Developing ongoing strategies for employee engagement can be, in a word, challenging. These strategies vary greatly between industry sectors, and employers can benefits greatly from keeping their employees motivated, satisfied, and engaged. Unfortunately, despite the resources at their disposal, some employers are stuck in their ways and carry out strategies that aren’t so conducive to their success.
Here are just a few universal mistakes your business may be making when it comes to keeping employees engaged.
Developing Strategies From the Top Down
This is a surprisingly common mistake that can lead to disengaged employees. There’s a common saying about employee engagement: ‘employee engagement starts at the top.’ This essentially means that management and top company officials must acknowledge embrace all engagement strategies for them to be successful company-wide. Unfortunately, some employers think that this means it’s solely their job to design these strategies. But leaving out the input of lower level employees is a big mistake.
All employees like to feel as though they have a voice, and giving them the chance to help develop strategies for engagement increases the likelihood that they’ll continue to grow.
The bottom line? Work with your employees — not for them — to develop and implement company-wide strategies conducive to success and engagement.
Not Recognizing (And Eliminating) Blame Culture
While it’s important to give employees a balanced level of freedom regarding their ability to make decisions, this doesn’t mean they should take full blame if something happens to go wrong. Pointing fingers at employees and placing blame only makes employees less likely to step up, take initiative, and collaborate with fellow employees in the future.
Instead, remember that to get the most from your employees, criticism can’t be your first response when someone makes a mistake. It’s up to you to determine how everyone can learn from it without placing blame.
“We need to be supportive; we need to be tolerant of mistakes as they are part of the growth cycle. That doesn’t mean we should be blind to poor performance, but mistakes happen, especially if we are taking on difficult tasks. If we are too critical of our teams, don’t be surprised if all decisions get deferred back to you”, writes Gordon Tredgold on Inc.
Not Tracking Employee Engagement Properly
Though most companies have some sort of measurement when it comes to determining the current level of employee engagement, not many know how to interpret the results of their survey results and make them useful. For this reason, experts recommend structuring your measurement system using four basic components:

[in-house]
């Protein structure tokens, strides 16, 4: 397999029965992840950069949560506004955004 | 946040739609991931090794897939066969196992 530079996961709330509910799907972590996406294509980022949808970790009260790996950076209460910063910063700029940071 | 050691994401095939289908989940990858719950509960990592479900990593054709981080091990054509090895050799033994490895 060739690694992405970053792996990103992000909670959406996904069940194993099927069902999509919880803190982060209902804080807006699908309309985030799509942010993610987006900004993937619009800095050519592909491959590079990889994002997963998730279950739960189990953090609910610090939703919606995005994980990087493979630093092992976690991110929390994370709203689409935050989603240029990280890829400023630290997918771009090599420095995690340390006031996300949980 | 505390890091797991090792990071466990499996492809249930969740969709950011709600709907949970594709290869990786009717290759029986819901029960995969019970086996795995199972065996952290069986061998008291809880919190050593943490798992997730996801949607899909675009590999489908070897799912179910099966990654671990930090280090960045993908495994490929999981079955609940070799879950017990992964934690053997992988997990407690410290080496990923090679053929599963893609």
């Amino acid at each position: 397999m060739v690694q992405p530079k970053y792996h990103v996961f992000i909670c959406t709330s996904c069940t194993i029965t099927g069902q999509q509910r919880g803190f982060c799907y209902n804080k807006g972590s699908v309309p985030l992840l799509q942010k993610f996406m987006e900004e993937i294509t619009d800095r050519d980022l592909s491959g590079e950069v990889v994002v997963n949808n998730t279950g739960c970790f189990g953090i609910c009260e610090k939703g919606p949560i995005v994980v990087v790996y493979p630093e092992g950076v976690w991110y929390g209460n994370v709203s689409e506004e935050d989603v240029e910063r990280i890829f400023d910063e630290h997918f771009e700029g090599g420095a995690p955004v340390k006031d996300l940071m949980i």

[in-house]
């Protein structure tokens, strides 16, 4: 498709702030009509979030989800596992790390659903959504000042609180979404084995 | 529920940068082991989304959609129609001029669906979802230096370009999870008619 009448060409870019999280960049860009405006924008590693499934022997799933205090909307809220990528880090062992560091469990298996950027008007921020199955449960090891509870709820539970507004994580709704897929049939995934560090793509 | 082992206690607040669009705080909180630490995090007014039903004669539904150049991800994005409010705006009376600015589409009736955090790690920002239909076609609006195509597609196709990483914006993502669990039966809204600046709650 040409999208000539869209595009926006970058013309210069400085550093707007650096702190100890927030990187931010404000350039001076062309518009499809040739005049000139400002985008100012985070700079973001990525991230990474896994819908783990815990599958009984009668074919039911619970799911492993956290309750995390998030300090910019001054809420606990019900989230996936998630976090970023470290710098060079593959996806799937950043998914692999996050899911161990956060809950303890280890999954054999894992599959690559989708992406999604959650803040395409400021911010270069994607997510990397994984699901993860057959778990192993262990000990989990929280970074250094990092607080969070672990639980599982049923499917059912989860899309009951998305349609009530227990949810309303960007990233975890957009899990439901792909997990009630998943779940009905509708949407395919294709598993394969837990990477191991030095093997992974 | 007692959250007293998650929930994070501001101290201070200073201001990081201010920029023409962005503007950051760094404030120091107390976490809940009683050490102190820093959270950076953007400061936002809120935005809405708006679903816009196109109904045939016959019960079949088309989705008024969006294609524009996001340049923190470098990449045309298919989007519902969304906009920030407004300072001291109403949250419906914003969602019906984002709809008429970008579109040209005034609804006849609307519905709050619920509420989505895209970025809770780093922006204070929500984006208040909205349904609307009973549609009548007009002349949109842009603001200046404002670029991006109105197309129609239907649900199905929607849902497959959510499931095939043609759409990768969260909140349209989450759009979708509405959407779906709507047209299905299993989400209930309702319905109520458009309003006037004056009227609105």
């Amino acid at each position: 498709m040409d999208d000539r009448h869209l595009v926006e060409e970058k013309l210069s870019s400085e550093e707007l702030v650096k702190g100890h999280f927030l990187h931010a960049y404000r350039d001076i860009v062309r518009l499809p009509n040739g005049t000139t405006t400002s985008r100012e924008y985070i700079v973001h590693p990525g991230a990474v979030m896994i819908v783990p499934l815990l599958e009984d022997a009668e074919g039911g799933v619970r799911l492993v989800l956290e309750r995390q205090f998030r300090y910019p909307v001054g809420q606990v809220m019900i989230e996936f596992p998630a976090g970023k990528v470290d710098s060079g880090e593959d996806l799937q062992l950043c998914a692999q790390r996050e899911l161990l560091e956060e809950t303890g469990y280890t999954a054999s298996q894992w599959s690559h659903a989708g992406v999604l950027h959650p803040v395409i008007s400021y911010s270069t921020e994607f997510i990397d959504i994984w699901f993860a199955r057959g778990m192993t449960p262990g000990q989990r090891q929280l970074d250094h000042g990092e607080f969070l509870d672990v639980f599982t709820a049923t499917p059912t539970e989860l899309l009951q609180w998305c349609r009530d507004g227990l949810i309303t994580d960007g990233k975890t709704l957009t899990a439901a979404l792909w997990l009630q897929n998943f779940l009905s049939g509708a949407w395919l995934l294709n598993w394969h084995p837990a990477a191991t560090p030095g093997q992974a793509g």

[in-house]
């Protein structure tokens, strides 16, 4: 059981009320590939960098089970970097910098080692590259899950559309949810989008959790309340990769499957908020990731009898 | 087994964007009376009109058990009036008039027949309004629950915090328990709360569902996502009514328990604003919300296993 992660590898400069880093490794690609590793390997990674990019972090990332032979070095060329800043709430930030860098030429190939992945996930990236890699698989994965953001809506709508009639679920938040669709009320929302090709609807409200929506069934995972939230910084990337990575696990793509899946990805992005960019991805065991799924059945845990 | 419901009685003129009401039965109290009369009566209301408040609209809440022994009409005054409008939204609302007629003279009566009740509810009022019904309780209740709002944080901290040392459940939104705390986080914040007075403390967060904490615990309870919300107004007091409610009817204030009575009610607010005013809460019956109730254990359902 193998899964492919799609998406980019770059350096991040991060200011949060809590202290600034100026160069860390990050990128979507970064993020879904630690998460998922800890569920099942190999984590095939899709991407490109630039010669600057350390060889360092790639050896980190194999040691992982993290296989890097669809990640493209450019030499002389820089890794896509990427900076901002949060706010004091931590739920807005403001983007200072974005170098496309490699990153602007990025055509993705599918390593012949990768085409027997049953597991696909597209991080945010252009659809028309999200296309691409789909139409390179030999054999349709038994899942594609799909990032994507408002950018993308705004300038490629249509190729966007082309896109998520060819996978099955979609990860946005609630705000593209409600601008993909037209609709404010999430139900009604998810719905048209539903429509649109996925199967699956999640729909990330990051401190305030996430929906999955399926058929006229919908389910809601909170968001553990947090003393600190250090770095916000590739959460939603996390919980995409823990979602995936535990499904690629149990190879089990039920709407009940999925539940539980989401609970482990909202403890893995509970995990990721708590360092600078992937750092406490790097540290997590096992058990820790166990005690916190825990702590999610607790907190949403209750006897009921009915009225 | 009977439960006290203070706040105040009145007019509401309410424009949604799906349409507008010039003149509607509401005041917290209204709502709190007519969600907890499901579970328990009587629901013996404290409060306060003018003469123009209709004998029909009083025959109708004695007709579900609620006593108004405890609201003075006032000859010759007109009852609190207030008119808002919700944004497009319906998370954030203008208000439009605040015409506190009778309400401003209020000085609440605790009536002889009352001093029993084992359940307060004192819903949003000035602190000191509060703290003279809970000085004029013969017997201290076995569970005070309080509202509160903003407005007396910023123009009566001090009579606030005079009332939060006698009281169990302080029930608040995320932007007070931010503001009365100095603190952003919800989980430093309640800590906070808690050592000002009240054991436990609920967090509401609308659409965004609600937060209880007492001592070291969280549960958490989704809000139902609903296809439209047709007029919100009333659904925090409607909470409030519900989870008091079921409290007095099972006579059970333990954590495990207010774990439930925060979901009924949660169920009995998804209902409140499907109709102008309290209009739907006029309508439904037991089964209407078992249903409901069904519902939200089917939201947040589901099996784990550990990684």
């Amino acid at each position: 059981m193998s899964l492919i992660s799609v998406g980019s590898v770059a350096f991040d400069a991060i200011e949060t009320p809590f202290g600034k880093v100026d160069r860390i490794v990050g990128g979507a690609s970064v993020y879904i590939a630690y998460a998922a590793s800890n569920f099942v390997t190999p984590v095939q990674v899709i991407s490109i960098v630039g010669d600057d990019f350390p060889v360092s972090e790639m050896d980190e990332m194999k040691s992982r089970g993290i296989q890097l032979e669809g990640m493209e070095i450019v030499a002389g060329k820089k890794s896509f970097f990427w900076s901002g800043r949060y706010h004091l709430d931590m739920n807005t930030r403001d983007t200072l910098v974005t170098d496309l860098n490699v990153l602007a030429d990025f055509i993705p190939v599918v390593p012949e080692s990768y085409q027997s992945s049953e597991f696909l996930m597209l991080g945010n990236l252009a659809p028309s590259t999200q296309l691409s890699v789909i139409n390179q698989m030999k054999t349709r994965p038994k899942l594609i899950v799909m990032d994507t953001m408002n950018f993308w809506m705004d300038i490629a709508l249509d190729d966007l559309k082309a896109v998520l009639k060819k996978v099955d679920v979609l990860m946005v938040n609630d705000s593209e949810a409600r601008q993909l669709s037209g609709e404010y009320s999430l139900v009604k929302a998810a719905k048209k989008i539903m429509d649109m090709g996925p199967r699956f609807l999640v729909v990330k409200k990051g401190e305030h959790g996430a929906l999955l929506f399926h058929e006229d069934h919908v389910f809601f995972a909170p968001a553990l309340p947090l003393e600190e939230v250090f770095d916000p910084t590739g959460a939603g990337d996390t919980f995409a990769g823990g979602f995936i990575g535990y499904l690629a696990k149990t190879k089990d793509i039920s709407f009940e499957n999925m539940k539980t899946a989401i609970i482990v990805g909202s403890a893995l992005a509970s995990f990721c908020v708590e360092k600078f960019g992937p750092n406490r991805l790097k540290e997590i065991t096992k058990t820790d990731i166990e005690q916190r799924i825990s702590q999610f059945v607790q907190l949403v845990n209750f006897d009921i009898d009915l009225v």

- Format: What type of concrete measurement will you use to quantify engagement?
- Baseline: where does your company currently stand in terms of employee engagement?
- Benchmark: where do other similar companies stand in comparison?
- Goal: What is the objective of the next employee engagement initiative?
Setting a goal with a specific time frame in mind is also essential to success. Above all, you won’t get results you can truly improve with unless you structure your measurement system using these factors.
Not Actively Looking For Signs of Disengagement
Though setting a concrete measuring system for engagement is undoubtedly essential, no measuring system can actively seek out signs of disengagement; that’s a job best left to management. But don’t think that you’ll be able to catch on simply by hearing employees talk about their work frustrations. No — signs of disengagement are much more subtle.
“Gossip, chatter, and complaining are outward manifestations of fear, worry, and anxiety, but not necessarily disengagement. Employees who are communicative still care about the company. The real indicators of being disengaged are quite the opposite. Do you hear it? Of course you don’t — because there’s nothing to hear. When an employee is disengaged, chances are you won’t hear a peep until they hand you a letter of resignation. Remember, disengaged looks a lot like content at first glance”, writes John Whitaker on TINYpulse.
When it comes down to it, employee engagement is about making sure each and every voice is recognized and heard, no matter how small. When all employees do their best to communicate and collaborate properly, anything is possible.
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